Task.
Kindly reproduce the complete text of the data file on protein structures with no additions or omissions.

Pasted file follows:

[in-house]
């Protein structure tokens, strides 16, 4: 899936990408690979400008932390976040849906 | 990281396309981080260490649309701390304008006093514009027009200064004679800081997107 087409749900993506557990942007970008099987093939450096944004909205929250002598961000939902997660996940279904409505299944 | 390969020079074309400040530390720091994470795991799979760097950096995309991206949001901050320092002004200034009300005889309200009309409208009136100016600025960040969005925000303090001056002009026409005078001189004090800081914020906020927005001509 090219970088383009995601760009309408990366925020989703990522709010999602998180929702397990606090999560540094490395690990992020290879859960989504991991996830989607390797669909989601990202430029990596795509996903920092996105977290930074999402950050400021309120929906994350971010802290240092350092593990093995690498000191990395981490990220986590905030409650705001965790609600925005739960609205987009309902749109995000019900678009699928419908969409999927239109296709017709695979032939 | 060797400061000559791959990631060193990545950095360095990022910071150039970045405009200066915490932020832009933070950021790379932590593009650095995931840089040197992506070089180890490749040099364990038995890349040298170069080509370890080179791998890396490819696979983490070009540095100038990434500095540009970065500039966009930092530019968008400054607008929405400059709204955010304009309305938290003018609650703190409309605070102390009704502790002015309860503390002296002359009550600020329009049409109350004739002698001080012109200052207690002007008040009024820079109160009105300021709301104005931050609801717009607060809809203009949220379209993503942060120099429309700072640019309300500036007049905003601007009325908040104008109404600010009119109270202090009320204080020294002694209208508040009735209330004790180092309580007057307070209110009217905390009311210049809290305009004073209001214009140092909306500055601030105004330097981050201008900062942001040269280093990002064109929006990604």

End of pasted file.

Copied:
[in-house]
């Protein structure tokens, strides 16, 4: 899936990408690979400008932390976040849906 | 990281396309981080260490649309701390304008006093514009027009200064004679800081997107 087409749900993506557990942007970008099987093939450096944004909205929250002598961000939902997660996940279904409505299944 | 390969020079074309400040530390720091994470795991799979760097950096995309991206949001901050320092002004200034009300005889309200009309409208009136100016600025960040969005925000303090001056002009026409005078001189004090800081914020906020927005001509 090219970088383009995601760009309408990366925020989703990522709010999602998180929702397990606090999560540094490395690990992020290879859960989504991991996830989607390797669909989601990202430029990596795509996903920092996105977290930074999402950050400021309120929906994350971010802290240092350092593990093995690498000191990395981490990220986590905030409650705001965790609600925005739960609205987009309902749109995000019900678009699928419908969409999927239109296709017709695979032939 | 060797400061000559791959990631060193990545950095360095990022910071150039970045405009200066915490932020832009933070950021790379932590593009650095995931840089040197992506070089180890490749040099364990038995890349040298170069080509370890080179791998890396490819696979983490070009540095100038990434500095540009970065500039966009930092530019968008400054607008929405400059709204955010304009309305938290003018609650703190409309605070102390009704502790002015309860503390002296002359009550600020329009049409109350004739002698001080012109200052207690002007008040009024820079109160009105300021709301104005931050609801717009607060809809203009949220379209993503942060120099429309700072640019309300500036007049905003601007009325908040104008109404600010009119109270202090009320204080020294002694209208508040009735209330004790180092309580007057307070209110009217905390009311210049809290305009004073209001214009140092909306500055601030105004330097981050201008900062942001040269280093990002064109929006990604």